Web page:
Southampton pub survey – week seven

Friday 10 May 2013

Week 7 kicked off on a rainy night in Bevois Valley. Apart from the Dorchester, this was my first foray into this very fertile field of hostelry. As with last week’s excellent tour of South Freemantle, all three pubs visited were excellent and the only thing that spoiled it was the rain.

First up was the Shooting Star. This has won awards for being the best pub in Southampton and I wish I had visited it sooner. My previous (and only) visit in 2007 was when it was called ‘Kolebka’ and was a Polish jazz bar , although there wasn’t much Polish about it. It is very different now. It has an excellent selection of real ales and a very commendable real Weston’s cider and perry on draught. I’ve seen the cider before but this was the first time I have seen real perry and it was very nice.

There is a large garden at the rear with a big smoking shed as well. Inside is a pool table and jukebox. There is a DJ every Friday and they have different themes of music – punk, alternative, indie to name a few; these rotate each week. That’s a great idea and the first time I have came across that. I’ll definitely have to check out the punk night! There are also other events, including ale and cider festivals and family days where parents can inflict their badly-behaved offspring on the pub’s adult customers!

The Shooting Star

The Shooting Star

Next up was Inferno Bar. This was closed for the duration of my original pub survey so it is my first visit under this name. However, I had visited it when it was previously the New Inn; it was a Gales pub and had good food as well.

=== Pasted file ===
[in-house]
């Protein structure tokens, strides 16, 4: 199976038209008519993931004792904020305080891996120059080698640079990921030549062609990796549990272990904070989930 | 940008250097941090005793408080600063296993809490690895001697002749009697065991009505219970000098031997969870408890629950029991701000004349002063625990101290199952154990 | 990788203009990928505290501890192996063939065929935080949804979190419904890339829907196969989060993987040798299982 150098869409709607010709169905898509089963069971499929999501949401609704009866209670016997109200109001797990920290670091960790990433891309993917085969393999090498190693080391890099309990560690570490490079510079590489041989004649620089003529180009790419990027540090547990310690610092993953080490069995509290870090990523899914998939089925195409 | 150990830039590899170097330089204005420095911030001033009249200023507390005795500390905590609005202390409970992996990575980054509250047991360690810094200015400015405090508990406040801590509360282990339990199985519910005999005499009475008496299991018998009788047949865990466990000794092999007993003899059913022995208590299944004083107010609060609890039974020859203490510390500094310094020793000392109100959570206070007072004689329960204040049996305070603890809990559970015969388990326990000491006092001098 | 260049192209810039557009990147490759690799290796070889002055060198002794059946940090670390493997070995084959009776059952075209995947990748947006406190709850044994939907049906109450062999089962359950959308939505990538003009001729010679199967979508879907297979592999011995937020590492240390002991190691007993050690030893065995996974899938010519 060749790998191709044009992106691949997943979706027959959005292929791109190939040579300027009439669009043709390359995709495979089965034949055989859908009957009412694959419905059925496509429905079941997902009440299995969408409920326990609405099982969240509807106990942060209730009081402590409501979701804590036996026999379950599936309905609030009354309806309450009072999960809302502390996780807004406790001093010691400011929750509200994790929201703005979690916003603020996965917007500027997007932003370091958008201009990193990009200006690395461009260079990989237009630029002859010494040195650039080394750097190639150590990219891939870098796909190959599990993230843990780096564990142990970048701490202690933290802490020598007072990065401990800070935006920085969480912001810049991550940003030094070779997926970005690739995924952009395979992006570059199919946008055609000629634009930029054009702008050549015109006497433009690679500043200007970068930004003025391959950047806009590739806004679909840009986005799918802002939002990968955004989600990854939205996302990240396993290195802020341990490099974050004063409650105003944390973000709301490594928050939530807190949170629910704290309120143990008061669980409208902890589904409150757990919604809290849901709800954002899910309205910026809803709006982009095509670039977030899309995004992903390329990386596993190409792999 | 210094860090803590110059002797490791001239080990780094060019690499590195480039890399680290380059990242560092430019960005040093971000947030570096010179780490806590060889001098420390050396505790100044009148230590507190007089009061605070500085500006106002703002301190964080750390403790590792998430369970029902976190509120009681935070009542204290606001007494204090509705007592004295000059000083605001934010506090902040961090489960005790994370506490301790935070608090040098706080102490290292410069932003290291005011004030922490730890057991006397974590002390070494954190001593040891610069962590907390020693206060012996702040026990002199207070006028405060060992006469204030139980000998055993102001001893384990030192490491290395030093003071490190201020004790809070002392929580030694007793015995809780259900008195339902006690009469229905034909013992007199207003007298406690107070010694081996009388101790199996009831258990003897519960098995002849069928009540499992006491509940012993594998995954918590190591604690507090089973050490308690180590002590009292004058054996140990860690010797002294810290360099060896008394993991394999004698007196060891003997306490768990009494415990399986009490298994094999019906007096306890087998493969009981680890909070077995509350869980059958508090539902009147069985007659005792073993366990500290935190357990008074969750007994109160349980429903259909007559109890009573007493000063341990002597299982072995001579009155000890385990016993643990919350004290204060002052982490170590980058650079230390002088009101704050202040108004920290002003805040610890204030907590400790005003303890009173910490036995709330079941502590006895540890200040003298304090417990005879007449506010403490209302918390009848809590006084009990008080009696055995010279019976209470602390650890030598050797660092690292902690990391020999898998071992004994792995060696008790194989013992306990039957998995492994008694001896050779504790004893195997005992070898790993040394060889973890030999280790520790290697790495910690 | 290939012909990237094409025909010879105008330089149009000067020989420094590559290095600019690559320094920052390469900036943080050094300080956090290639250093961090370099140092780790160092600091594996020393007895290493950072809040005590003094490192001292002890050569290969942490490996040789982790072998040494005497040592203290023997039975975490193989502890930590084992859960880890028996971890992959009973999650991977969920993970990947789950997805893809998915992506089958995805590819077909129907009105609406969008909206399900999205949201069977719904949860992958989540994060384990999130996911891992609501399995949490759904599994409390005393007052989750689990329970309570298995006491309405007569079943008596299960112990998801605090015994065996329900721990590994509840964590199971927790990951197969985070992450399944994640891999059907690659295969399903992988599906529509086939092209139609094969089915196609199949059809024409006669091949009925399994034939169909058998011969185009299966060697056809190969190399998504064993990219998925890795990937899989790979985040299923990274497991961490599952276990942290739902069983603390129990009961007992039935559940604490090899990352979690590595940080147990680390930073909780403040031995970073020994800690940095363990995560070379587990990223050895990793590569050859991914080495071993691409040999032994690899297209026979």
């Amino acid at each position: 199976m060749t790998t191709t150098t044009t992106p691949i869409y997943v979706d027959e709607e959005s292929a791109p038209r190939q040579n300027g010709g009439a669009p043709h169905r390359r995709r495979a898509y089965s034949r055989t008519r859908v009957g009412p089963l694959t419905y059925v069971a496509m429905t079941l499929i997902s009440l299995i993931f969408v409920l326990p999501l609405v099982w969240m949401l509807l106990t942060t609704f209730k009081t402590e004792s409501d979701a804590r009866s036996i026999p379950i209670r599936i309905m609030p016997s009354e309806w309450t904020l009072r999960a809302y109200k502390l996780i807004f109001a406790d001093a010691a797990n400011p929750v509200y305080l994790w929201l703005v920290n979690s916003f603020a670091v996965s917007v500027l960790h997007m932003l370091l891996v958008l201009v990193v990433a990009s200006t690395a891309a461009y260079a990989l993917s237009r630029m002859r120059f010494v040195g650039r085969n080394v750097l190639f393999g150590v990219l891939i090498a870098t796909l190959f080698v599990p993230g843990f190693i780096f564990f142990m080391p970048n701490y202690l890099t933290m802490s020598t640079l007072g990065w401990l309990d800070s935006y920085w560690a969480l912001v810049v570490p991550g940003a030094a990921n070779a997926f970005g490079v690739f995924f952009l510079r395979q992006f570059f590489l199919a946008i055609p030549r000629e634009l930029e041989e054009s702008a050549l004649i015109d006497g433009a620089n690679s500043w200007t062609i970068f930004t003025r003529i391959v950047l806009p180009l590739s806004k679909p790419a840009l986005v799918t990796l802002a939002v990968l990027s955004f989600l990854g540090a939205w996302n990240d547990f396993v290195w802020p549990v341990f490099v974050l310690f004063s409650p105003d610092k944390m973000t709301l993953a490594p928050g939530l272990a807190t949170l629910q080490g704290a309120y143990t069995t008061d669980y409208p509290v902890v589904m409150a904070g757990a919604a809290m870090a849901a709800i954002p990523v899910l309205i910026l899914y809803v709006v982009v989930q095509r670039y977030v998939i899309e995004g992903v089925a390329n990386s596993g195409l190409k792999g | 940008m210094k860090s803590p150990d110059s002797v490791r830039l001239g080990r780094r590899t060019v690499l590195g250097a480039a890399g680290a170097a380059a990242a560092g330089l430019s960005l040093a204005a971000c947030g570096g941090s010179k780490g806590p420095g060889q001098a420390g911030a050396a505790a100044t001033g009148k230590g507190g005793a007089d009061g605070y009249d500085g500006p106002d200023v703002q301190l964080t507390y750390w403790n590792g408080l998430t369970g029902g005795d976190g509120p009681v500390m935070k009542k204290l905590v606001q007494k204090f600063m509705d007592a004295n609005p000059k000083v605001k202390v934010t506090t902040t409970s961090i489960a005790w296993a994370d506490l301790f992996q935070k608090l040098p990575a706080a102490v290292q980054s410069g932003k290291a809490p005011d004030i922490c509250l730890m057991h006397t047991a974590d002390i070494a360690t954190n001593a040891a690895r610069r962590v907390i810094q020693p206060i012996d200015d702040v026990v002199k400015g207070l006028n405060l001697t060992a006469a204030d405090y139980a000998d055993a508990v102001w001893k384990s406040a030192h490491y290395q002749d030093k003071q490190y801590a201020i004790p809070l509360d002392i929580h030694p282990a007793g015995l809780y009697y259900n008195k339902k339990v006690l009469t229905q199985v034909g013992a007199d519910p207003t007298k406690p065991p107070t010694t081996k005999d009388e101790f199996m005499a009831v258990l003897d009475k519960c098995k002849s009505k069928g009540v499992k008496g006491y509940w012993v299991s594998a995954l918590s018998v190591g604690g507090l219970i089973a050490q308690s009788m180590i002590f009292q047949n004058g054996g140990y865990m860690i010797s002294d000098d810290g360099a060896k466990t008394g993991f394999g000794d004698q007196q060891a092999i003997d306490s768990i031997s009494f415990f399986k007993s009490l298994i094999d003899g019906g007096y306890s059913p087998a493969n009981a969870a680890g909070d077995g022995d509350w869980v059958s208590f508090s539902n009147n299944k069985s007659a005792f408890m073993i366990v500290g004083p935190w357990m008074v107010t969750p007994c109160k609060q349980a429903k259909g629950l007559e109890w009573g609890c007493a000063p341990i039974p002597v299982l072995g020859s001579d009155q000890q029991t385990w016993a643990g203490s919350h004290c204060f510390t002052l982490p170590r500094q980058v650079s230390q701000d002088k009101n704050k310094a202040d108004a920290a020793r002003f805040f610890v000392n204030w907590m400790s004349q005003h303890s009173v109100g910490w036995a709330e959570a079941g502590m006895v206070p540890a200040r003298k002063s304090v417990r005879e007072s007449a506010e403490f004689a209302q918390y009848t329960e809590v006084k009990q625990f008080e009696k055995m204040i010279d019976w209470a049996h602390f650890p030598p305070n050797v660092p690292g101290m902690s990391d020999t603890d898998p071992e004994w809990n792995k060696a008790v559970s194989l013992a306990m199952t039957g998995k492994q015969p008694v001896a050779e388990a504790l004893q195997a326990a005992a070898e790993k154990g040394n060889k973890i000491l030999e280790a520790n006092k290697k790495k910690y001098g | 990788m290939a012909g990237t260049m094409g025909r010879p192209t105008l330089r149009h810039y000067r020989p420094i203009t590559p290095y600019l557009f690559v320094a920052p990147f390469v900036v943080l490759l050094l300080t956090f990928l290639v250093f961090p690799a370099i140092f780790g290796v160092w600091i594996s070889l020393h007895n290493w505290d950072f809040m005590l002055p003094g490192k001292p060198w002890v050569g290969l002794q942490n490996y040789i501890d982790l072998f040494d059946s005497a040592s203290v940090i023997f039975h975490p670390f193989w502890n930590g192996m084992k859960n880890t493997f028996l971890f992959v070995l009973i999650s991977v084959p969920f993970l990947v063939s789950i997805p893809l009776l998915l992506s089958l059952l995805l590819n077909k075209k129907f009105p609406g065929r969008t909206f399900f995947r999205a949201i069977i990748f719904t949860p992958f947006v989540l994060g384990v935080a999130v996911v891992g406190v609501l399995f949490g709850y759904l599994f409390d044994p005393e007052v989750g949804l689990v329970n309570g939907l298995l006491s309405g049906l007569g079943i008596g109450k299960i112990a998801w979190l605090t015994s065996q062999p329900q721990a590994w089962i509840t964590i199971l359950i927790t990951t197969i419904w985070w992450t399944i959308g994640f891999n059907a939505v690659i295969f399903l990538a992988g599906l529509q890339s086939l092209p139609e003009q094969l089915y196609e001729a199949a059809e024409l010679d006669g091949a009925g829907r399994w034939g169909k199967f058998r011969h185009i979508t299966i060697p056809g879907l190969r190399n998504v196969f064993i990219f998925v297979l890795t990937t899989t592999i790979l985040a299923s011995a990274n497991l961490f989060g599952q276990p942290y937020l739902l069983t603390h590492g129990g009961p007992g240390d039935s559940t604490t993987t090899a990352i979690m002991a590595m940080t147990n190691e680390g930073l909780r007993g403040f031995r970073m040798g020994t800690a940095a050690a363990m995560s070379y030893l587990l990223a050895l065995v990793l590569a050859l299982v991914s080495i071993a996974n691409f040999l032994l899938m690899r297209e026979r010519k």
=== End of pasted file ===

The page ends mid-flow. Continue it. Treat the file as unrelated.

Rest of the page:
As of 2012, it became under new management and it was certainly good when I visited. It calls itself ‘Southampton’s sport and music bar’ and claims to be the only pub outside the city centre to have Sky Sports 3D. It screens all Saints games and apparently there is a great pre-match atmosphere. There is a pool table and ‘beer pong’ events – an unusual version of ping-pong featuring pints of beer.

It has a traditional food menu of simple meals (none of your pretentious gastro nonsense!)and breakfasts. There is a jukebox and karaoke night every Friday. This was in progress when I visited, although it appeared that nobody had volunteered to sing yet. While I was very tempted to inflict some Sex Pistols or Sham 69, it was an unknown audience and in any case, I had work to do.

Inferno Bar

Inferno Bar

By this time, it was raining quite heavily. Good job the next pub was only across the road. As with the previous two, this was under a different name last time I surveyed it. The Rockstone, formerly the Bevois Castle, has always been a very traditional pub and it has been sensitively refurbished in the last couple of years. It is famed for its excellent and plentiful food, and also its range of drinks – not just real ale but spirits as well. The food is fairly expensive but the portions are huge and it looked very appetising. I must try it some time, although there is a lot of demand and tables get booked quite quickly.

There are no TVs, pool tables or other such pub staples and it is a nice break from all that stuff. Inferno Bar is great for that side of things. The Rockstone has a Monday quiz night and occasional festivals with live music. Apparently, there is a garden, but I could not see how to access it. It was absolutely heaving when I visited so it’s another one for my list of good nights out.

The Rockstone in late 2011 – I need to take a newer photo!

The Rockstone in late 2011 – I need to take a newer photo!

Saturday 11 May 2013

I actually had a plan this time! My sister and her husband had offered to join me in checking out the Shirley area and trying some different venues so I made a map showing the 12 pubs that needed doing. Two of them (The Bellemoor and the Ice House were out on a limb so that whittled it down to ten. Obviously, doing all ten in one go would not be a good idea, so we decided to go for six, with a couple of shandies for me to prevent me getting too drunk!